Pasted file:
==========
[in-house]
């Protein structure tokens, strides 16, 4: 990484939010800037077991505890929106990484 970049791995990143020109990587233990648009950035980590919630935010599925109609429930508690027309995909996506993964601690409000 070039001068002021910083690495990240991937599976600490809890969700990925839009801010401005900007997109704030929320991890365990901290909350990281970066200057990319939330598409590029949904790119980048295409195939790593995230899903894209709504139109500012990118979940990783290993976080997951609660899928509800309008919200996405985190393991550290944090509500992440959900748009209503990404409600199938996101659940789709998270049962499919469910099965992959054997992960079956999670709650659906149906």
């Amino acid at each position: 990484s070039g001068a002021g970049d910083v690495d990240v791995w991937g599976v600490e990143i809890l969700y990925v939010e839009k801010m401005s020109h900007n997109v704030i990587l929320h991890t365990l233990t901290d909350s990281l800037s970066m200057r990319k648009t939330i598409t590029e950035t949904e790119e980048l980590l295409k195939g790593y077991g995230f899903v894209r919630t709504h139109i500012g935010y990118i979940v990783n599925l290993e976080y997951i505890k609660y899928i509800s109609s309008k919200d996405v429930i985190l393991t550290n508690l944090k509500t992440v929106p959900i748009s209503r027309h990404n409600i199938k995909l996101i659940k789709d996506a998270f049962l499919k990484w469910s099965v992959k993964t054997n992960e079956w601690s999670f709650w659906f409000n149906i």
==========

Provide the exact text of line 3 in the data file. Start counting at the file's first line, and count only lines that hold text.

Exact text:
């Amino acid at each position: 990484s070039g001068a002021g970049d910083v690495d990240v791995w991937g599976v600490e990143i809890l969700y990925v939010e839009k801010m401005s020109h900007n997109v704030i990587l929320h991890t365990l233990t901290d909350s990281l800037s970066m200057r990319k648009t939330i598409t590029e950035t949904e790119e980048l980590l295409k195939g790593y077991g995230f899903v894209r919630t709504h139109i500012g935010y990118i979940v990783n599925l290993e976080y997951i505890k609660y899928i509800s109609s309008k919200d996405v429930i985190l393991t550290n508690l944090k509500t992440v929106p959900i748009s209503r027309h990404n409600i199938k995909l996101i659940k789709d996506a998270f049962l499919k990484w469910s099965v992959k993964t054997n992960e079956w601690s999670f709650w659906f409000n149906i």